SACD & Other Hi-Res Reviews
Beloved Beautiful = BOHM: My beloved is mine; JOHANN CHRISTOPH BACH: My beloved, thou art fair; SCHUTZ: Arise, my beloved; BACH: Wedding Cantata – The Netherlands Bach Society/ Jos van Veldhoven, conductor – Channel Classics
Published on January 24, 2009
Beloved Beautiful = BOHM: My beloved is mine; JOHANN CHRISTOPH BACH: My beloved, thou art fair; SCHUTZ: Arise, my beloved; BACH: Wedding Cantata – The Netherlands Bach Society/ Jos van Veldhoven, conductor – Channel Classics multichannel SACD CCS SA 27308, 61:53 **** [Distr. by Harmonia mundi]:
This album uses the biblical book “Song of Songs” as its basis; four composers setting parts of the biblical ode with specific variants according to usage. Georg Bohm (1661-1733) most likely was a student of Pachelbel and an appointed organist in the city of Luneberg where JS Bach was to show up two years later. We do know that CPE Bach referred to Bohm as his father’s “teacher”, and several manuscripts indicate some organ music of Bach was written in the house of Bohm. Only a few of Bohm’s cantatas have survived, this impressive effort being one of them.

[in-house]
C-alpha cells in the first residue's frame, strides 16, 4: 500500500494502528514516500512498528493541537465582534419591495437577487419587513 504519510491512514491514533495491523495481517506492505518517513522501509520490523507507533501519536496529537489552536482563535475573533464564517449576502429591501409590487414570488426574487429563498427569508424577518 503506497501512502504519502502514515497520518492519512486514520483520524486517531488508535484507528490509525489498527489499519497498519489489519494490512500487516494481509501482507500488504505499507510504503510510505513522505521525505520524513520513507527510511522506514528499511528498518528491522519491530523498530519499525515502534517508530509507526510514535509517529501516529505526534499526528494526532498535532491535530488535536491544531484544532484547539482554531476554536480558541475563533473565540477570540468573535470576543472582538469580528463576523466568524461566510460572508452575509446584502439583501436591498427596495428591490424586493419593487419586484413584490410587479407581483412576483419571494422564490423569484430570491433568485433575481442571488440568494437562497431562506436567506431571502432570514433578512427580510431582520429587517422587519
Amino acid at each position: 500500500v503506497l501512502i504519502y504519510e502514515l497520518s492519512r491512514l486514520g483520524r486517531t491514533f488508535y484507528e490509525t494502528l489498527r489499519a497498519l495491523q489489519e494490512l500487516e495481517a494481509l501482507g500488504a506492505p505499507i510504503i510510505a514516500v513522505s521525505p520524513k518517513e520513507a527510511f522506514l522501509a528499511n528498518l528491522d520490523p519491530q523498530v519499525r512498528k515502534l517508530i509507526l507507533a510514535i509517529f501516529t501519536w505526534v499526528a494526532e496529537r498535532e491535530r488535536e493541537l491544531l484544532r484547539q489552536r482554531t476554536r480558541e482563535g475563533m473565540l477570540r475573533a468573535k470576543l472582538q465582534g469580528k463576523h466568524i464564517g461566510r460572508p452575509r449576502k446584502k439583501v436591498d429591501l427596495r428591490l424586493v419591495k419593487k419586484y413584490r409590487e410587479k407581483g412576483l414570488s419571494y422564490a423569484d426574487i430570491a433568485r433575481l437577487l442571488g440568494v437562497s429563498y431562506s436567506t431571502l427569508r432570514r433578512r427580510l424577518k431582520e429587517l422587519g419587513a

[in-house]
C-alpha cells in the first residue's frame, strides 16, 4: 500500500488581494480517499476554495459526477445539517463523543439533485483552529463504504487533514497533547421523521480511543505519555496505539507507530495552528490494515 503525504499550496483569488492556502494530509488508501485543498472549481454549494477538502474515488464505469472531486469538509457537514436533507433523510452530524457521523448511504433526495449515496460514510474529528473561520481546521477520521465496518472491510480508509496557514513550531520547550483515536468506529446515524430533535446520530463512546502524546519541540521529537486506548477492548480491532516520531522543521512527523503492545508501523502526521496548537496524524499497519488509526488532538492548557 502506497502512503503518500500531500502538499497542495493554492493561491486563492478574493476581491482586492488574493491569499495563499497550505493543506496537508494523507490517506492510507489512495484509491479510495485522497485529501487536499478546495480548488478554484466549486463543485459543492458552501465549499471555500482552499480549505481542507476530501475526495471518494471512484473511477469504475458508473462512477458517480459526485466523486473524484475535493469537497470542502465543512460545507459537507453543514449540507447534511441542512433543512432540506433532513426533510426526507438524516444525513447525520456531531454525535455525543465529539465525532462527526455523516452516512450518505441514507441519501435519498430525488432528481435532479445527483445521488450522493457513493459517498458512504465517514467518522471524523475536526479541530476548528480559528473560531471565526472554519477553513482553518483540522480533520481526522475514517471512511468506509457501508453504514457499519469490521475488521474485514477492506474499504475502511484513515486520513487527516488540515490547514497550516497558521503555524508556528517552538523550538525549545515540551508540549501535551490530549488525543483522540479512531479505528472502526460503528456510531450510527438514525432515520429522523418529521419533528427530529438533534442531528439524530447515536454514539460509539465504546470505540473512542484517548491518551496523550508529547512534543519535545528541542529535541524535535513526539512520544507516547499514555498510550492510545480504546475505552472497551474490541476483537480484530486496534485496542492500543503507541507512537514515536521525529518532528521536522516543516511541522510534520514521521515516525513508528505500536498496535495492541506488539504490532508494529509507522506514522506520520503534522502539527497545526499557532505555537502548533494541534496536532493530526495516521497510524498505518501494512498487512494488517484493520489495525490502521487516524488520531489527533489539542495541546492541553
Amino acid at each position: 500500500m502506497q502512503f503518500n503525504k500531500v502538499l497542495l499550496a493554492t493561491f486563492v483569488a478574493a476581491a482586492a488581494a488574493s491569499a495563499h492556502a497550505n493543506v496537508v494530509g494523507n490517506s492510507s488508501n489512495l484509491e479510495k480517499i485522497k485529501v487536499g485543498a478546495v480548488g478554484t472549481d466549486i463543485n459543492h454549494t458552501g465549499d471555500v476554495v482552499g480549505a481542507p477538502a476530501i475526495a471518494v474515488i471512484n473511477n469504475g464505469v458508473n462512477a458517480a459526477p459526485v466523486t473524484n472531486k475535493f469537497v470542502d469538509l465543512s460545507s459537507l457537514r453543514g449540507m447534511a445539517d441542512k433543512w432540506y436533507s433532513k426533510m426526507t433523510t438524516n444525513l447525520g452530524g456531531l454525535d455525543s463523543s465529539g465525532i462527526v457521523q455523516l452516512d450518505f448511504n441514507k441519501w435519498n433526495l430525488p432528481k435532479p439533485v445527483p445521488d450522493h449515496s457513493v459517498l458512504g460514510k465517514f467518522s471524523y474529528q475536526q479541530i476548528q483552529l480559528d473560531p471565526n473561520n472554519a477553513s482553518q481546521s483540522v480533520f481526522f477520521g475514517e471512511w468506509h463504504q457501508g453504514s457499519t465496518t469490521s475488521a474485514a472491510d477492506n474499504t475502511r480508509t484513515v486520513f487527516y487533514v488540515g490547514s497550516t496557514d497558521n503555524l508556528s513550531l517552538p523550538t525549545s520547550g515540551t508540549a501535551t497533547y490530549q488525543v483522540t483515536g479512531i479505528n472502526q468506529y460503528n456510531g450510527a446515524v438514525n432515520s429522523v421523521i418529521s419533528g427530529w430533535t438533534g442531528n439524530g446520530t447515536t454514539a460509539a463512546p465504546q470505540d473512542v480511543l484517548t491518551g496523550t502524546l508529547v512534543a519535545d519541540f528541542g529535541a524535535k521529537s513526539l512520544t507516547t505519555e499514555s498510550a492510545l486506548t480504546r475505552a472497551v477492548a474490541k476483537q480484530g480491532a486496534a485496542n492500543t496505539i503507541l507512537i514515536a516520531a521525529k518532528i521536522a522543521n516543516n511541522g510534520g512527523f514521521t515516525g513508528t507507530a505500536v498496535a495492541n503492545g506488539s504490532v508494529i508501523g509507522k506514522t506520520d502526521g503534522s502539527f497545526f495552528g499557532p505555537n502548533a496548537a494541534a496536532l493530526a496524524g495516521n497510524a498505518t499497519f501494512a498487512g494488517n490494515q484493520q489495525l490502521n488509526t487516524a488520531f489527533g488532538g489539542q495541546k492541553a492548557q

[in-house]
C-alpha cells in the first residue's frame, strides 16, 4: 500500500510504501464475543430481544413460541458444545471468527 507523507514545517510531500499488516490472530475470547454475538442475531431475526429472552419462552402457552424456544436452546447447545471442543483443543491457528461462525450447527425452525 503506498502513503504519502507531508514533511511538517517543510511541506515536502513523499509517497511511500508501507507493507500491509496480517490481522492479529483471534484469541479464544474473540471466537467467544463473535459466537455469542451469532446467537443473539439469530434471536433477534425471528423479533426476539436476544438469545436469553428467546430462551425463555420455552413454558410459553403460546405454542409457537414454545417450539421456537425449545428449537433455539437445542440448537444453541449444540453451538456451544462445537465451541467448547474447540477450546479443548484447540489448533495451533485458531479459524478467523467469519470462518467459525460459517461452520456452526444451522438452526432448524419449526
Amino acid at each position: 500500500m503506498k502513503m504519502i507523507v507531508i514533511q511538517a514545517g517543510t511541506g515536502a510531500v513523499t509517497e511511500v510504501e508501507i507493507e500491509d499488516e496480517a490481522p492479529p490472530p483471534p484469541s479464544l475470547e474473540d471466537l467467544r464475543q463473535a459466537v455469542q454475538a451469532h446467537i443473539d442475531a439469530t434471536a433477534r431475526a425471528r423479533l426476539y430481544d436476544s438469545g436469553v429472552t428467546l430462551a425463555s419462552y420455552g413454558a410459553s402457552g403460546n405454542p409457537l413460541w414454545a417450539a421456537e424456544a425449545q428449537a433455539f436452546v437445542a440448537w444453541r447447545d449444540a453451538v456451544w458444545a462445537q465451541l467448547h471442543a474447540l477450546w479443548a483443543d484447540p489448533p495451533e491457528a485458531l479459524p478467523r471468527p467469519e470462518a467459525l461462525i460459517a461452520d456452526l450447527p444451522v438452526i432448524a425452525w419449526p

Johann Christoph Bach (1642-1702) was an early Bach from Arnstadt, born of Heinrich Bach, organist of that city. JS considered his great uncle a profound composer, and we hear reasons for this belief in what is considered his masterpiece, the wedding cantata given here. It has a four-part chorus, four soloists, and is an emotional and exciting piece that features a central aria for soprano composed as a ciacona with 66 variations!
The earliest work is that of Heinrich Schutz (1585-1672) for two choirs and continuo, in two parts. This motet, from around 1650, is of unknown provenance and has not yet been published, but shows all of the typically stylistic attributes that make Schutz so unique and important among early baroque composers.
Finally, the Wedding Cantata by Bach—little needs to be said about its popularity or importance. It was composed around the beginning of the composer’s Weimar period, and although we do not know the circumstances of its setting, it is obviously intended for a modest celebration, a combination of Italian elements with more formalized settings of the biblical text.
The Netherlands Bach Society proves their mettle time and time again and so once more here. Though I am usually rigorously opposed to such small ensembles, like the use of a string quartet here, the soundness of the performance and particulars of the playing win me over. I might still turn to someone like Richter for the Wedding Cantata, but this disc is so well thought out that finding problems with it seems self-contradictory. And besides, the terrific SACD sound covers a lot of sins—and I am sure JS Bach would understand that.
— Steven Ritter